Many users mentioned that they learned about most mini programs and mini games from group chats or from friends. Good mini programs take advantage of the WeChat’s core functionality, which is communication. For example, JD’s mini program promoted group purchases on the homepage even more than the mobile app did. (Group purchases work by offering a discount on a product if enough people agree to purchase the item. If an item doesn’t get enough orders, no one gets the product.) The emphasis on group purchases makes sense in the WeChat context, because the platform makes it easy for users to share a link to their WeChat friends and invite them to participate in a group purchase.
Encouraging users to share is good for your business. However, don’t overdo it! During our testing, many users complained that mini programs, especially mini games, forced them to share content with others. Participants explained, “If I need to share a game to get rewards and keep playing, I’d rather not even get the rewards,” and “Compulsory sharing is the worst.” A 20-year-old male user said, “People will share on their own if you have really good content — Don’t force me to do it like a pyramid scheme.”
4. Design mini programs with infrequent users in mind.
Many of our research participants said that they prefer mini programs for services that they only use occasionally, to save space on their phone. For example, a user explained, “If I only have to use the function once a month, I’d use the mini program. For example, dry cleaning. I don’t need to download an app for dry cleaning. I could just use the mini program.” Designers should figure out the needs of occasional users and address them in the mini program directly.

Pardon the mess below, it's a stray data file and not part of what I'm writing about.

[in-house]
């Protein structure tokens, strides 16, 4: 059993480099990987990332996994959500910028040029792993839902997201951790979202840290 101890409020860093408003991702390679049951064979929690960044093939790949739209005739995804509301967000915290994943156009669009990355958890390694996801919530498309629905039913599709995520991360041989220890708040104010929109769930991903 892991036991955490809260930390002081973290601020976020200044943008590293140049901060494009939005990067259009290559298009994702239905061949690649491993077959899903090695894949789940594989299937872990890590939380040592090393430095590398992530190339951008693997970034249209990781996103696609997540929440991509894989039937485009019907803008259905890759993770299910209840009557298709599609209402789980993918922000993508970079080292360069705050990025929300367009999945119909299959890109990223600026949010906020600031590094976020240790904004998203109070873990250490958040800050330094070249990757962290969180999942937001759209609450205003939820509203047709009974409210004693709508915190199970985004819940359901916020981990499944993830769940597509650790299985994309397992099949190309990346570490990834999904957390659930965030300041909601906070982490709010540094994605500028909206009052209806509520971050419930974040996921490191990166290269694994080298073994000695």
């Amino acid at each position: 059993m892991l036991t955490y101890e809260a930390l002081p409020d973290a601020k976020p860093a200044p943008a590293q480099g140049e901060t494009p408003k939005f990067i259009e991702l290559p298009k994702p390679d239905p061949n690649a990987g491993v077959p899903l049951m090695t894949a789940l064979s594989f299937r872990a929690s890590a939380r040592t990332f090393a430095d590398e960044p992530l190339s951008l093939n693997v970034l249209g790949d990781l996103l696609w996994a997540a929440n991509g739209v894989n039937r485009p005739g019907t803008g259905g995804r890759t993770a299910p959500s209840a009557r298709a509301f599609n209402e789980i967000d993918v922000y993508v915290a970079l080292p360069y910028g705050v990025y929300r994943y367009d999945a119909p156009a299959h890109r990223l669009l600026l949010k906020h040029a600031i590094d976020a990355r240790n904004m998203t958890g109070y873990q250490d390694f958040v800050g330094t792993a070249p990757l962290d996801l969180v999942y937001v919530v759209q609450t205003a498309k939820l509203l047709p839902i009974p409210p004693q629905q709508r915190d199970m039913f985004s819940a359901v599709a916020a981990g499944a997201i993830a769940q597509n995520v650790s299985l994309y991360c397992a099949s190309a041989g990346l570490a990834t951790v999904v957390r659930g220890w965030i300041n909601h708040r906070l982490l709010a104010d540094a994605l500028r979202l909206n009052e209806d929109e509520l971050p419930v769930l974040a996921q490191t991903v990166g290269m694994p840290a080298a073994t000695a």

A good example is the SF Express mini program for postal shipments. Compared with the more comprehensive mobile app, this mini program addressed occasional usage by centering the design around the most common user task, Schedule pickup.
Infrequent use requires extreme usability and an emphasis on quick learning, because you can’t assume that users will accumulate knowledge about the design with extended use. Traditional usability guidelines also apply to mini programs. Here’s an example from our study:
- Design simple navigation for learnability. For example, Carrefour’s mini program used icons and texts in the navigation bar, which was friendly for older adults. A 55-year-old male user who didn’t even know how to search for a mini program could easily browse different categories and items in this program, because it was simple and intuitive enough.